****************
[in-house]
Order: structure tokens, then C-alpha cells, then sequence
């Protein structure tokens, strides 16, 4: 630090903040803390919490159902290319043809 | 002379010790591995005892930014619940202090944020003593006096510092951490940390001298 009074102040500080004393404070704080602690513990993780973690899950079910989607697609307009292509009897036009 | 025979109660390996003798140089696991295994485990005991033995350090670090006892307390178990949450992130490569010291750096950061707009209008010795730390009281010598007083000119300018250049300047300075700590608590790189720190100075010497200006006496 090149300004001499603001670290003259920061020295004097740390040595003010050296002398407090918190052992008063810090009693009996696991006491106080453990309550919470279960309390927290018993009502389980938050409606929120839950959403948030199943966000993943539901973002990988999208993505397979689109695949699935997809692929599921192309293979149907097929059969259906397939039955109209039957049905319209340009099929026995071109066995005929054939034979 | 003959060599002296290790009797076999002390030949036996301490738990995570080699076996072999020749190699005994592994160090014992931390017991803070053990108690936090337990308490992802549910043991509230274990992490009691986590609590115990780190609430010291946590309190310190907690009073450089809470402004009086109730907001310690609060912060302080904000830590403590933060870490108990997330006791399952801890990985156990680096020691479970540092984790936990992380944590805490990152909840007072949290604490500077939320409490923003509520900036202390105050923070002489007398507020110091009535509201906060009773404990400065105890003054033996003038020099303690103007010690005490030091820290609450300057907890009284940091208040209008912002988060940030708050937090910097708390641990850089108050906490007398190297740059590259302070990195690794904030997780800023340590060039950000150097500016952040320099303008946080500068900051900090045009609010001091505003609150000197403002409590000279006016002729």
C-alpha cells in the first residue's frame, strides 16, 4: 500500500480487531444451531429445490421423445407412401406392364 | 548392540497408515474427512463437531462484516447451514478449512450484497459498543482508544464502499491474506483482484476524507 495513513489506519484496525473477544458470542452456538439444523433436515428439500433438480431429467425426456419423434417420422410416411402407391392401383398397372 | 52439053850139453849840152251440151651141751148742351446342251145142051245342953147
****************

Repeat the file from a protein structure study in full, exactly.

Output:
[in-house]
Order: structure tokens, then C-alpha cells, then sequence
């Protein structure tokens, strides 16, 4: 630090903040803390919490159902290319043809 | 002379010790591995005892930014619940202090944020003593006096510092951490940390001298 009074102040500080004393404070704080602690513990993780973690899950079910989607697609307009292509009897036009 | 025979109660390996003798140089696991295994485990005991033995350090670090006892307390178990949450992130490569010291750096950061707009209008010795730390009281010598007083000119300018250049300047300075700590608590790189720190100075010497200006006496 090149300004001499603001670290003259920061020295004097740390040595003010050296002398407090918190052992008063810090009693009996696991006491106080453990309550919470279960309390927290018993009502389980938050409606929120839950959403948030199943966000993943539901973002990988999208993505397979689109695949699935997809692929599921192309293979149907097929059969259906397939039955109209039957049905319209340009099929026995071109066995005929054939034979 | 003959060599002296290790009797076999002390030949036996301490738990995570080699076996072999020749190699005994592994160090014992931390017991803070053990108690936090337990308490992802549910043991509230274990992490009691986590609590115990780190609430010291946590309190310190907690009073450089809470402004009086109730907001310690609060912060302080904000830590403590933060870490108990997330006791399952801890990985156990680096020691479970540092984790936990992380944590805490990152909840007072949290604490500077939320409490923003509520900036202390105050923070002489007398507020110091009535509201906060009773404990400065105890003054033996003038020099303690103007010690005490030091820290609450300057907890009284940091208040209008912002988060940030708050937090910097708390641990850089108050906490007398190297740059590259302070990195690794904030997780800023340590060039950000150097500016952040320099303008946080500068900051900090045009609010001091505003609150000197403002409590000279006016002729």
C-alpha cells in the first residue's frame, strides 16, 4: 500500500480487531444451531429445490421423445407412401406392364 | 548392540497408515474427512463437531462484516447451514478449512450484497459498543482508544464502499491474506483482484476524507 495513513489506519484496525473477544458470542452456538439444523433436515428439500433438480431429467425426456419423434417420422410416411402407391392401383398397372 | 52439053850139453849840152251440151651141751148742351446342251145142051245342953147